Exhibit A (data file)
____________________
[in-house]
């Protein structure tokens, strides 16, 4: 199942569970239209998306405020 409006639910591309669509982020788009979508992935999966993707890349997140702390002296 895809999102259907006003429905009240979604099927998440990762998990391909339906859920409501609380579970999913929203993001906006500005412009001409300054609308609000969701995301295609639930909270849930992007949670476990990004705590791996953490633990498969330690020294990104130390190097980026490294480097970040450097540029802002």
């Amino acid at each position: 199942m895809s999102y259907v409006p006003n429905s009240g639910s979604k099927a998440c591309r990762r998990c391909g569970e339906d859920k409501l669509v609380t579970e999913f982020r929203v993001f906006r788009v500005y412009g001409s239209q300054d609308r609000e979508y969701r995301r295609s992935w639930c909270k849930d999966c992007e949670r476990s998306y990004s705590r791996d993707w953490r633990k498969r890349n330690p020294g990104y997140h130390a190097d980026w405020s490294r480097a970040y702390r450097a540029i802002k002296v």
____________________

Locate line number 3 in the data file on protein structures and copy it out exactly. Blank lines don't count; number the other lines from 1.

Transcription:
């Amino acid at each position: 199942m895809s999102y259907v409006p006003n429905s009240g639910s979604k099927a998440c591309r990762r998990c391909g569970e339906d859920k409501l669509v609380t579970e999913f982020r929203v993001f906006r788009v500005y412009g001409s239209q300054d609308r609000e979508y969701r995301r295609s992935w639930c909270k849930d999966c992007e949670r476990s998306y990004s705590r791996d993707w953490r633990k498969r890349n330690p020294g990104y997140h130390a190097d980026w405020s490294r480097a970040y702390r450097a540029i802002k002296v």